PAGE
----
The Water Wizard served as an innovation bridge of sorts, connecting Little Giant’s development of small submersible pumps in the early years of the business with the heavy, cast-iron sump pumps that were next developed in the 1960s.
“The decades of experience building oil-filled, die-cast aluminum pumps since the 1940s allowed plenty of ingenuity and design expertise to be built into the 5-MSP,” McConnell explained. “In fact, it was the smallest pump of its kind when it was first introduced, and it still ranks among the most compact, powerful utility pumps on the market.”
Since launching more than 40 years ago, the 5-MSP has consistently been among the most successful pumps in the Little Giant lineup year after year, chiefly due to its extreme reliability and portable nature.
“If you’ve ever looked in the back of a plumber’s truck, odds are you’re going to find one of the 5-MSP pumps onboard,” McConnell added.
Little Giant continued to innovate and develop more condensate pumps, culminating with the introduction of the VCMA condensate pump in 1999.
“The creation of the VCMA series led to an entire next generation of Little Giant condensate pumps that are still being used today, including additional standard condensate removal pumps, low profile condensate removal pumps, plenum and high temperature pumps, in-pan condensate removal pumps, mini split pumps, and specialty pumps like evaporative cooler pumps and ice machine replacement pumps,” McConnell explained.
Grinder pumps hit the market in 2000, creating even more Little Giant solutions for wastewater and HVAC professionals.
Then in 2006, Franklin Electric acquired Little Giant, becoming a signature brand within the company’s portfolio.
Franklin Electric is a global leader in the production and marketing of systems and components for the movement of water and fuel. Recognized as a technical leader in its products and services, the company serves customers around the world in residential, commercial, agricultural, industrial, municipal and fueling applications.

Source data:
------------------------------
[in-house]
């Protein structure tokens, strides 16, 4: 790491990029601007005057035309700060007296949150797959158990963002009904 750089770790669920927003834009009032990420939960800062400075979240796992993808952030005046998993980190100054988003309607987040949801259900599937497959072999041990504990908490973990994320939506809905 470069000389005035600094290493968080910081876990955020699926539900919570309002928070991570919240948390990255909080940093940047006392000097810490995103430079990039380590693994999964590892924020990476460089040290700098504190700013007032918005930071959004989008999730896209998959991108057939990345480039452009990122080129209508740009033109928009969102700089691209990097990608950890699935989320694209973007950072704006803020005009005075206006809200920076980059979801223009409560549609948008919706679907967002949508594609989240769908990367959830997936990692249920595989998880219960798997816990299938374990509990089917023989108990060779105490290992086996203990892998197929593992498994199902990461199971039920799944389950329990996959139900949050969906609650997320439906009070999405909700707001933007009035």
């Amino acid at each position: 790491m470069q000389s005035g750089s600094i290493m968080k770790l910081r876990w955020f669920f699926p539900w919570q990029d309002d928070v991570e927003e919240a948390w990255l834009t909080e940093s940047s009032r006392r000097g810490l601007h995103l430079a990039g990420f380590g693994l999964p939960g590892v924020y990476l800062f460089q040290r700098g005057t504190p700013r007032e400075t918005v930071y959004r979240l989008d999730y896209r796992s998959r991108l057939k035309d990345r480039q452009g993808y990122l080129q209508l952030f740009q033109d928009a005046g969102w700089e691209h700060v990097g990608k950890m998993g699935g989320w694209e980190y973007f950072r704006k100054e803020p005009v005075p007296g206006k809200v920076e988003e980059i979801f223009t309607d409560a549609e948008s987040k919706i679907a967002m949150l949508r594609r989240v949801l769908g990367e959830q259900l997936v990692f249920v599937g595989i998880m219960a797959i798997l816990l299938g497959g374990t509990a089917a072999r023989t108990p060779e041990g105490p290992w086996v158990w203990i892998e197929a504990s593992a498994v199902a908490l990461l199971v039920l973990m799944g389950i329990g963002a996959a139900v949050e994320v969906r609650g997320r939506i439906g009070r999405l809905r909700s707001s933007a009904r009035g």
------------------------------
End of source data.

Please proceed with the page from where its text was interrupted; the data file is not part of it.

“This partnership drove further innovation, and, over the years, Franklin Electric added to the brand’s talented team, reinforcing their commitment to product improvement, R&D and maintaining the level of quality Wolfe and Goodman built into their initial line of pumps,” McConnell said.
For 80 years, Little Giant has stood the test of time, pumping a steady flow of proven reliability and superior technical know-how both through the products themselves as well as the staff and support team behind the scenes.
“Little Giant is here to support our customers by making their jobs as easy as possible by providing them with the knowledge and resources they need to succeed,” McConnell added. “We know they’re the heroes out there day in and day out, and we’re proud to help with expert-level support and high quality, reliable products.”
Little Giant is well known as being the only company that produces condensate and cooler pump products for HVAC contractors and sump pumps for plumbing professionals in addition to boasting a strong pool, water garden and hydroponic product lines.
To celebrate the company’s 80th anniversary, Little Giant is rolling out a new brand look, feel, and promise to better reflect the company and its products.
This signifies a revitalized focus on the Little Giant brand from Franklin Electric, and provides distributors and contractors with the tools they need to succeed.
“The look may be new and refreshed, but the products are tried and true and benefit from 80 years of experience in innovation, manufacturing expertise, and technical support,” McConnell said. “We’re proud of where we’ve been and extremely excited about where we’re going.”
As the company’s new slogan goes, “Little Giant has pumped a lot of water in the past 80 years, and they’re looking forward to the next 80 and more.”
Visit littlegiant.com to learn more about the Little Giant brand and other ways the company is celebrating the 80th anniversary.
And if you haven’t listened to the podcast with McConnell, you can do so at bit.ly/3E46Ywb.